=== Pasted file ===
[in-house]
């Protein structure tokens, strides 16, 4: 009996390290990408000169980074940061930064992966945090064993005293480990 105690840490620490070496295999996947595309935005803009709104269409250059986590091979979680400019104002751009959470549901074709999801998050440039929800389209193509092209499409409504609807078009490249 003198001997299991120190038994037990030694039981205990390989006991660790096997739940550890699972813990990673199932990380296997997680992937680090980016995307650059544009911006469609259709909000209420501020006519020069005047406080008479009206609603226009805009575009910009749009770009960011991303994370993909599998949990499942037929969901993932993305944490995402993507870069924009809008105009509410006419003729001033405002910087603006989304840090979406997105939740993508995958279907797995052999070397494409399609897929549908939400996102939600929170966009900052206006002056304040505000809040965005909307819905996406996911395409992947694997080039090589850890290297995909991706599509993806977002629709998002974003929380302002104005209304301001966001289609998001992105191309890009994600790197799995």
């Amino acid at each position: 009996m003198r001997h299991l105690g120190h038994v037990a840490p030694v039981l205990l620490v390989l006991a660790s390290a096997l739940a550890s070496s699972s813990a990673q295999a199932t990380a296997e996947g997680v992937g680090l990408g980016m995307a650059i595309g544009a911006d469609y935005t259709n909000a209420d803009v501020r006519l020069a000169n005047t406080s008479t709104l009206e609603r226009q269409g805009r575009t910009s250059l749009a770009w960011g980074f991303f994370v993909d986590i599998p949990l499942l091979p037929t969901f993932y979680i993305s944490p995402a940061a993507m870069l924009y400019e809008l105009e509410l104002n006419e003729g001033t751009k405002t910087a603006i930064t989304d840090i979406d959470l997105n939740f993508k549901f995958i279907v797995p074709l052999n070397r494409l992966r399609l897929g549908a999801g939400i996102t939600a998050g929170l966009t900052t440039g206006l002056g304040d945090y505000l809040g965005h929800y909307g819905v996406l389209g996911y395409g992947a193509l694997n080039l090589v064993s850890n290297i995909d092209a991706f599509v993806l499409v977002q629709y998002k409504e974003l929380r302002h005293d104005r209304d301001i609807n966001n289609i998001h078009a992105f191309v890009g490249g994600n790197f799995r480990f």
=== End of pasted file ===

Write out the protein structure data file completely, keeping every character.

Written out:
[in-house]
């Protein structure tokens, strides 16, 4: 009996390290990408000169980074940061930064992966945090064993005293480990 105690840490620490070496295999996947595309935005803009709104269409250059986590091979979680400019104002751009959470549901074709999801998050440039929800389209193509092209499409409504609807078009490249 003198001997299991120190038994037990030694039981205990390989006991660790096997739940550890699972813990990673199932990380296997997680992937680090980016995307650059544009911006469609259709909000209420501020006519020069005047406080008479009206609603226009805009575009910009749009770009960011991303994370993909599998949990499942037929969901993932993305944490995402993507870069924009809008105009509410006419003729001033405002910087603006989304840090979406997105939740993508995958279907797995052999070397494409399609897929549908939400996102939600929170966009900052206006002056304040505000809040965005909307819905996406996911395409992947694997080039090589850890290297995909991706599509993806977002629709998002974003929380302002104005209304301001966001289609998001992105191309890009994600790197799995």
């Amino acid at each position: 009996m003198r001997h299991l105690g120190h038994v037990a840490p030694v039981l205990l620490v390989l006991a660790s390290a096997l739940a550890s070496s699972s813990a990673q295999a199932t990380a296997e996947g997680v992937g680090l990408g980016m995307a650059i595309g544009a911006d469609y935005t259709n909000a209420d803009v501020r006519l020069a000169n005047t406080s008479t709104l009206e609603r226009q269409g805009r575009t910009s250059l749009a770009w960011g980074f991303f994370v993909d986590i599998p949990l499942l091979p037929t969901f993932y979680i993305s944490p995402a940061a993507m870069l924009y400019e809008l105009e509410l104002n006419e003729g001033t751009k405002t910087a603006i930064t989304d840090i979406d959470l997105n939740f993508k549901f995958i279907v797995p074709l052999n070397r494409l992966r399609l897929g549908a999801g939400i996102t939600a998050g929170l966009t900052t440039g206006l002056g304040d945090y505000l809040g965005h929800y909307g819905v996406l389209g996911y395409g992947a193509l694997n080039l090589v064993s850890n290297i995909d092209a991706f599509v993806l499409v977002q629709y998002k409504e974003l929380r302002h005293d104005r209304d301001i609807n966001n289609i998001h078009a992105f191309v890009g490249g994600n790197f799995r480990f």